October 2003: Photo courtesy of Jacque & John Wepener.
Two SAR class 24 engines, no's 3611 & 3612, are spending their days stored in a railway shed at Keetmanshoop. From the South West African Working Table Book dated Nov. 26, 1956 (please see information at the bottom of this entry), it is clear that both these locomotives were working in SWA in 1956.
The Class 24 locomotives, built in 1948, were specially designed for the light tracks in South West Africa (now Namibia). In 1960/1, when the SWA system was dieselised, the Class 24 locomotives were all transferred back to South Africa and deployed on suitable branch lines.
SAR no's 3611 & 3612, however, were in later years handed over, as a gift, to the National Transport Corporation (in Namibia) [later renamed to Trans Namib Ltd].
These engines being:
SAR Class 24 no 3611 built by North British 26323/1948
SAR Class 24 no 3612 built by North British 26324/1948
On 5 August 1994, the Class 24 appeared as one of a special set of 4 stamps commemorating "TRAINS" in Namibia.
The Class 24 is also depicted on a 25 June 2010 stamp release by the South African Post Office. (SAPO). This image is published here by kind permission of SAPO.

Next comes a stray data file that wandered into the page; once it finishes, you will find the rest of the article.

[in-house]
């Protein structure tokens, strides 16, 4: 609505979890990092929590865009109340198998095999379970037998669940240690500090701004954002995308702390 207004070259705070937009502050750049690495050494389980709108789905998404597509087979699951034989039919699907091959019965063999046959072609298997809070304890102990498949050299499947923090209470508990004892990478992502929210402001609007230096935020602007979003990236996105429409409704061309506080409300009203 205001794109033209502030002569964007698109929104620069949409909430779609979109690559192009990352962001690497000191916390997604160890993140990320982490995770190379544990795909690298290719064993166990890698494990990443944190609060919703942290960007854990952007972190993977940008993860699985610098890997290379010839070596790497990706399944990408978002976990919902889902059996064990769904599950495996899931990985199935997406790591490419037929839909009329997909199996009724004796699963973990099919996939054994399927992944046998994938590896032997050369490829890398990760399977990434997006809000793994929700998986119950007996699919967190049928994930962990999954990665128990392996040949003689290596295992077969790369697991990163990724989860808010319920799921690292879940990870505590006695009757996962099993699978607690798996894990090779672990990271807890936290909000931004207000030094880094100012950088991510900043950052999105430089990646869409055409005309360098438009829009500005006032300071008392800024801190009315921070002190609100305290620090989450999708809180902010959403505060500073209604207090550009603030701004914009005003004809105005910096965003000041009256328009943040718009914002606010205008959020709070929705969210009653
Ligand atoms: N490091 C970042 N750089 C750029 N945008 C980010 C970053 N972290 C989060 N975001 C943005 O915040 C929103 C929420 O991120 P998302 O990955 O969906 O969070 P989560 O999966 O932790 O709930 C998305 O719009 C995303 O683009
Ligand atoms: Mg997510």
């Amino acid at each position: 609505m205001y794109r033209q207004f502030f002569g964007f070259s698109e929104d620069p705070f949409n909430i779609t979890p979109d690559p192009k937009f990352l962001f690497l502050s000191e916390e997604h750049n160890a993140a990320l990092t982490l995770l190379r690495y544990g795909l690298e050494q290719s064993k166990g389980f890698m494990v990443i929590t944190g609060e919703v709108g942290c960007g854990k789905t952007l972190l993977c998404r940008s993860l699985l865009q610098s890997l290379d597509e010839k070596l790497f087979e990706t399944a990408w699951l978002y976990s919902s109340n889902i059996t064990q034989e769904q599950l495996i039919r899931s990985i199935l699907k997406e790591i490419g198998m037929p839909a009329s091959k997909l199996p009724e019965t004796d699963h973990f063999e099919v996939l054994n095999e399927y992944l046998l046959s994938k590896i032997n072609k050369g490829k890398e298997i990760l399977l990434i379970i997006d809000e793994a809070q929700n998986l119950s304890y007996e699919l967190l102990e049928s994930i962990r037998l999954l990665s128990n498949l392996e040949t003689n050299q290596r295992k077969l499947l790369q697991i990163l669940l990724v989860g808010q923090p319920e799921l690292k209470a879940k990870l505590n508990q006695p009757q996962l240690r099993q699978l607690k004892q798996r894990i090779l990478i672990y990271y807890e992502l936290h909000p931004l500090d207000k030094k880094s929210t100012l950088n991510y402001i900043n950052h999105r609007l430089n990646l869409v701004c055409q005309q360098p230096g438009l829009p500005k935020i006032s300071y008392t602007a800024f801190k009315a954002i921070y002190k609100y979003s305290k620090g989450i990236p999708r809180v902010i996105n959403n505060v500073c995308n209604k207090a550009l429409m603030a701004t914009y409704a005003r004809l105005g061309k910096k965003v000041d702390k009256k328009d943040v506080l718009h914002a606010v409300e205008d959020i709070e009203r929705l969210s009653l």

My brother Louis Conradie, who lives in Windhoek, on my request, kindly took these pictures for me on 2 September 2009. His wife Therése had to patiently wait in the car, a gesture which I greatly appreciate!
These pictures report the locomotives' present condition.
It is assumed that one of these locomotives last headed the "Diamond Train", to Lüderitz, in July 1991. See the Afrikaans newspaper report at the bottom of this entry.
This map shows where the two engines are now (2010) stored in a shed. (Click on image to enlarge) On this google earth view the two engines are still positioned outside of the shed - one hidden underneath a large tree near the shed, but the white cab of the 2nd loco to the left is clearly visible from the sky. The October 2003 photos at the top of this blog entry show the engines as per this google earth view..
The locomotives may not always have been stored in the shed. In this Google Earth (2005?) view, a locomotive is visible to the west of the shed, on an uncovered track, ending at the dirt road along the fence. One of the locomotives also has evidence of having stood under a tree shedding leaves on it for many years.
Louis was on site readily granted permission to view the locomotives.
The staff on site said that some items belonging to these locomotives, like the road numbers plates, were stored at the Railway Museum in Windhoek. Apparently there had been a recommendation to the authorities that these two locomotives be scrapped. This has yet to be confirmed.
As is usual elsewhere, these locomotives have also been stripped of many essential parts.
The last boiler certificate expired in July 1992.
This locomotive must have spend quite some time under a tree for many years, and this caused a lot of rust damage, before the locomotive was moved into this shed.
Something big wrong here!